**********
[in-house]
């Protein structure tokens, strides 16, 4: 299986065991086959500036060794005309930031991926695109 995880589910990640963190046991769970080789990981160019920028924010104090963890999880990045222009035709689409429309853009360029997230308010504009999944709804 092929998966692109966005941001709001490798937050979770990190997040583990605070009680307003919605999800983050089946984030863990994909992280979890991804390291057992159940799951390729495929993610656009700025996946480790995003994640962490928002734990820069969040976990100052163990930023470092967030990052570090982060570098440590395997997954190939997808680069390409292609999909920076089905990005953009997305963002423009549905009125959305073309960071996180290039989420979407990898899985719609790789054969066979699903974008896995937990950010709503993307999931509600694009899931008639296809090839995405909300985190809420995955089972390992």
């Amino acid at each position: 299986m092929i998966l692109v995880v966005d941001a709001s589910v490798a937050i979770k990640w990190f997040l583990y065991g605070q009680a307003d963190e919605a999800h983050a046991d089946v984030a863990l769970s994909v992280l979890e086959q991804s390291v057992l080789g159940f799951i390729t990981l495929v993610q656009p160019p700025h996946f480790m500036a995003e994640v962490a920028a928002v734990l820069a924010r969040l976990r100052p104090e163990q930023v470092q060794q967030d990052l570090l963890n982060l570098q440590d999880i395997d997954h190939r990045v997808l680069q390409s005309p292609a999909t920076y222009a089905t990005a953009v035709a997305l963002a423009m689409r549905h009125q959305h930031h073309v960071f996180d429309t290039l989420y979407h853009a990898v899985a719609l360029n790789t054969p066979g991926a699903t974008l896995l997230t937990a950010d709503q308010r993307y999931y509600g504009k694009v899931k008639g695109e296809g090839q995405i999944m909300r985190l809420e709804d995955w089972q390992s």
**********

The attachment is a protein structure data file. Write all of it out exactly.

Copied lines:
[in-house]
């Protein structure tokens, strides 16, 4: 299986065991086959500036060794005309930031991926695109 995880589910990640963190046991769970080789990981160019920028924010104090963890999880990045222009035709689409429309853009360029997230308010504009999944709804 092929998966692109966005941001709001490798937050979770990190997040583990605070009680307003919605999800983050089946984030863990994909992280979890991804390291057992159940799951390729495929993610656009700025996946480790995003994640962490928002734990820069969040976990100052163990930023470092967030990052570090982060570098440590395997997954190939997808680069390409292609999909920076089905990005953009997305963002423009549905009125959305073309960071996180290039989420979407990898899985719609790789054969066979699903974008896995937990950010709503993307999931509600694009899931008639296809090839995405909300985190809420995955089972390992």
């Amino acid at each position: 299986m092929i998966l692109v995880v966005d941001a709001s589910v490798a937050i979770k990640w990190f997040l583990y065991g605070q009680a307003d963190e919605a999800h983050a046991d089946v984030a863990l769970s994909v992280l979890e086959q991804s390291v057992l080789g159940f799951i390729t990981l495929v993610q656009p160019p700025h996946f480790m500036a995003e994640v962490a920028a928002v734990l820069a924010r969040l976990r100052p104090e163990q930023v470092q060794q967030d990052l570090l963890n982060l570098q440590d999880i395997d997954h190939r990045v997808l680069q390409s005309p292609a999909t920076y222009a089905t990005a953009v035709a997305l963002a423009m689409r549905h009125q959305h930031h073309v960071f996180d429309t290039l989420y979407h853009a990898v899985a719609l360029n790789t054969p066979g991926a699903t974008l896995l997230t937990a950010d709503q308010r993307y999931y509600g504009k694009v899931k008639g695109e296809g090839q995405i999944m909300r985190l809420e709804d995955w089972q390992s």